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Circular Economy

How does the financing of a circular business model work?

Businesses, especially smaller ones, depend on financing to carry out business activities. Therefore, it is important for companies to understand how a financing decision is made and what types of financing are available. This article briefly explains what types of financing are available, when they are applicable and in what procedure they are granted.

In this context, it is important to know that financiers are also increasingly aware of the need for the transition to a circular economy and the risks involved if we do not do so. It is therefore also important for financiers to understand the linear and circular risks, as well as the returns, of this transition.

Three types of financing

In general, funding is available in the form of participations, loans or public funding. The right type of financing depends on circumstances such as the type of circular business model and the development phase of the organisation.


Participation (equity)

In a participation, capital is provided in exchange for a participation in the company (part of the ownership). Participation is therefore a form of equity. An example is venture capital financing for an unproven and untested cradle-to-cradle technology. In particular, start-ups in the Netherlands are hampered by a lack of this type of risk capital. Oliver Wyman has estimated that €400-500 million in venture capital will be needed until 2022 to get the circular economy off the ground (Oliver Wyman, 2017).

Loans (debt)

Debt financing is provided in the form of a loan that is repaid in instalments or in full, including interest, at an agreed time. This means that the company enters into a debt, which is also referred to as loan capital. Examples are:

  • Crowdfunding: through crowdfunding platforms, entrepreneurs can finance their plans through a large group of private investors, for example through OnePlanetCrowd, where more than € 50 million has been invested in sustainable projects since its establishment.
  • Leasing finance: e.g. leasing light on a pay-per-lux basis between Philips and Rau Architects or leasing furniture by C2C ExpoLab;
  • Impact loan: financiers such as Rabobank offer loans with an interest rate discount to companies whose products or services have a positive social or environmental impact.

Public funding

The government has various policy instruments at its disposal that can (financially) support the transition to the circular economy. This can be done through indirect financing, such as fiscal instruments, subsidies or purchasing policy, but also through direct financing (Van Tilburg, Achterberg and Boot, 2018):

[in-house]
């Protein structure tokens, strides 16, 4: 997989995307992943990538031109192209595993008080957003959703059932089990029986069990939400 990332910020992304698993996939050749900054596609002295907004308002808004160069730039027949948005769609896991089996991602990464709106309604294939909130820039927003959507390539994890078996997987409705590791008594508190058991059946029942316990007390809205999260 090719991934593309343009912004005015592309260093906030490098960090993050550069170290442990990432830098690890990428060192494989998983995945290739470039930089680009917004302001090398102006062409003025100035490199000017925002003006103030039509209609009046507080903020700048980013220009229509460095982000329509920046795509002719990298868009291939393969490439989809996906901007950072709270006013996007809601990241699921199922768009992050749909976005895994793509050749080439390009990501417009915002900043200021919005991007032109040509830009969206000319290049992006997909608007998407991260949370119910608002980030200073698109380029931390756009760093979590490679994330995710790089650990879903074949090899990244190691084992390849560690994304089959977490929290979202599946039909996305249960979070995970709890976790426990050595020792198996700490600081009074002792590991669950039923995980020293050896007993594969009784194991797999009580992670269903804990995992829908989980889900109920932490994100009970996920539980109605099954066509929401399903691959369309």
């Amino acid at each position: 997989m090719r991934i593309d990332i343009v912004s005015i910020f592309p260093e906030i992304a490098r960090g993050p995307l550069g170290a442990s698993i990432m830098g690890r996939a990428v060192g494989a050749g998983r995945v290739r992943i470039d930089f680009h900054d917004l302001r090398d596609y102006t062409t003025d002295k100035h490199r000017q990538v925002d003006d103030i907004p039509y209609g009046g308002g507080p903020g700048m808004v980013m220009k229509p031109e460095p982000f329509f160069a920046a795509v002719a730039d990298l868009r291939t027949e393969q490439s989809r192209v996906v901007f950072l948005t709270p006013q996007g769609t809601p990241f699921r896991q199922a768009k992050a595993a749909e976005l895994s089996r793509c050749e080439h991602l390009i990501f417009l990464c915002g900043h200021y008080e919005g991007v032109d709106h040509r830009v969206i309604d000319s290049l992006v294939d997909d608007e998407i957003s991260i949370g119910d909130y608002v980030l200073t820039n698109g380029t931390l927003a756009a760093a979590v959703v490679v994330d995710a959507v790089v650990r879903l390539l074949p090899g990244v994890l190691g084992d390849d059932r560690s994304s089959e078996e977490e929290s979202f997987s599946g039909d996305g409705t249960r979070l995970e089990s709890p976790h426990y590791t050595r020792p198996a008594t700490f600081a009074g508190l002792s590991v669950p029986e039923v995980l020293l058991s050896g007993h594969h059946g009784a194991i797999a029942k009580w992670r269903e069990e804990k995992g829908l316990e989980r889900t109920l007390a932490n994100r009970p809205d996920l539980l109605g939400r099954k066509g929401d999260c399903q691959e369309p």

• Guarantees: Through a guarantee, the government covers (part of) the financial risk of a financing (loan or equity).
  • Loans: The government can also provide loans itself. For example, an innovation credit, a loan that is waived if the project fails. This can be an effective instrument to stimulate R&D.
  • Participations: The government can also become the (partial) owner of a company itself. This is mainly done in sectors or projects that are of general interest, but which are not provided for by the market.

The right funding for the right situation

Each circular business model has its own risk profile. This requires different forms of capital. Young and fast-growing companies in particular are dependent on external financing. This financing can take the form of participations or loans (see previous section). Crowdfunding can be a suitable source of financing if the business model has a strong community aspect. Various forms of capital will have to be mobilised to finance the transition to the circular economy.

It is important for a company to determine which form of financing best suits its needs. This need largely depends on the phase in which the company finds itself. The figure below compares the net cash flow with the company’s growth phase. Usually, a company’s greatest financial needs arise when they try to overcome the so-called ‘Valley of Death’. This is the period between receiving seed capital (start-up) and the moment when the company starts to generate profits.

Figure 1: Financial instruments and structures (Achterberg and Van Tilburg, 2016).

In general, most funding barriers are experienced in the early stages of a company’s existence because of the high degree of uncertainty. In the idea and start-up phase, there is technological risk: the uncertainty as to whether the product or idea will work technically. If the company’s technology is proven to be effective, the company moves to the commercialisation phase where mainly market risk plays a role: the uncertainty of whether there will be sufficient market demand for the product or service. This risk occurs during the later start-up phase, the so-called early stage and the beginning of the expansion phase. Finally, during the expansion and maturity phase, there is the execution risk in which a company has to scale up. Different phases therefore have different risk profiles and therefore require different financial instruments, which are summarised in Figure 1.

The decision to finance

There are roughly 4 steps that are made when financing a company, as can be seen in the figure below.

Figure 2: steps in the financing decision (Achterberg and van Tilburg, 2016).

  • Screening: financial statements and management information (the entrepreneur) are analysed
  • Underwriting: ways to hedge risk, e.g. by determining collateral (buildings, inventory, guarantees or equity).
  • Terms: laying down the conditions in a contract
  • Monitoring: control and enforcement of payments